Memorabilia from decades of Sunnyslope High School activities is showcased in one of the exhibits at the Sunnyslope Historical Society and Museum (photo by Kathryn M. Miller).

Stepping over the threshold and into the ‘40s House, as it is called by the Sunnyslope Historical Society and Museum, is literally taking a step back in time.

The house was built in 1945 by Walter Leon Lovinggood at 8924 N. 2nd St., and kept in the family until it was sold in 1983. In 1999, the Society become the fourth owner of the house and it was moved to the current museum grounds to make way for a new shopping center. After its move, the home was immaculately restored — a labor of love that led to opening the house to the public in September 2012.

As the Society’s board president, Pat Wilkinson, leads a tour through the home, she points out some of the era-appropriate artifacts that are housed there. A radio/record player cabinet, dining set and furniture in the front room; a 1940s stove, ice box and beautiful cast iron/enamel sink and metal cabinets (complete with spice tins and food boxes from the ‘40s) in the kitchen; bedrooms full of furniture and clothes of the era, along with photos of the home, the area and other historical items — all collected by the museum or donated by residents over the years.

Across the breezeway from the home is the museum proper, which was formerly the People’s Drug Store, located at 111 E. Dunlap. It was moved at the same time as the ‘40s House. The museum houses a visual history of Sunnyslope from its early beginnings, a display that recreates the People’s Drug Store (complete with drive-through window), an archive room with more than a dozen file cabinets jam packed with area history and an extensive display showcasing the history of Sunnyslope High School and “S” Mountain. And if any Sunnyslope High School alums out there have a yearbook from 1975, 1992, 2000, 2003 or 2007 that they would part with, the museum would be happy to have it complete their collection.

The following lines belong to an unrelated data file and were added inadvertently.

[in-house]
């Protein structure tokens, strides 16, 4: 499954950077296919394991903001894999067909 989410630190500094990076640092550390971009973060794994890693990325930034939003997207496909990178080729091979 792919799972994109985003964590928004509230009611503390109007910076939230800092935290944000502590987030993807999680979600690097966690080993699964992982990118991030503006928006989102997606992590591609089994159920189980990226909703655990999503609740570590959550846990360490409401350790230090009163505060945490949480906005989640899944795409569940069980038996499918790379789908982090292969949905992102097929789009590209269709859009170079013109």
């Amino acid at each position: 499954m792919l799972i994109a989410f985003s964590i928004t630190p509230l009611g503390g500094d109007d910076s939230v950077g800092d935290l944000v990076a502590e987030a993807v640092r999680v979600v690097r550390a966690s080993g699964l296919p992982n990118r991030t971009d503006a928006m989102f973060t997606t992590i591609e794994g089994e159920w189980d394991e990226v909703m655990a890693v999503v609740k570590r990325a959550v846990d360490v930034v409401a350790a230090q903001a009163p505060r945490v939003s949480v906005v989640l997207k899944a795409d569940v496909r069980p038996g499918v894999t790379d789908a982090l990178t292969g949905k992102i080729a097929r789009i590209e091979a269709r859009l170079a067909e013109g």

From its turn of the last century homesteaders, the establishment of the Desert Mission in the late ‘20s, and its annexation by the City of Phoenix in 1959 to today, the Sunnyslope Historical Society and Museum says that preserving history and providing
a sense of place is important (photo by Kathryn M. Miller).

From its turn of the last century homesteaders, the establishment of the Desert Mission in the late ‘20s, and its annexation by the City of Phoenix in 1959 to today, Wilkinson emphasized that preserving history like this is important — not only as an educational tool for younger generations to understand what came before them, but to maintain a sense of place and find direction toward the future of Sunnyslope.

“Sunnyslope has a unique history,” Wilkinson said, “and a lot of people jump to the wrong conclusion. When you say Sunnyslope, you know, it’s all automatically, the drugs and the gangs…every community has that to a point nowadays… There are so many things that first started in Sunnyslope that people have no idea — the evaporative cooler was developed on Hatcher Road.”

She added, “Everything in these two buildings, if we didn’t have the museum, it would be gone. That’s history, and history has a tendency to repeat itself over generations. And it’s interesting to come in and find out: how did another generation live, how did they survive in the heat with 120-degree temperatures. You know, people today I think have it pretty easy, if you stop and consider what the earlier generations went through.”

As far as the future of Sunnyslope, “I’m a firm believer that your neighborhood is what you make it. If you want to improve it and change it, then get involved,” Wilkinson said.

In the meantime, residents can take a step back into the past at the Sunnyslope Historical Society and Museum, located at 737 E. Hatcher Road. In addition to tours, the museum offers educational events throughout the month, including “The Golden Age of Radio” presented by Thomas Mihalchick with the House of Broadcasting, Saturday, March 18, at 10 a.m

For information on hours and upcoming events, call 602-331-3150 or visit


Hello, North Central neighbor — thank you for visiting!

Sign up to receive our digital issue in your inbox each month.

We don’t spam! Read our privacy policy for more info.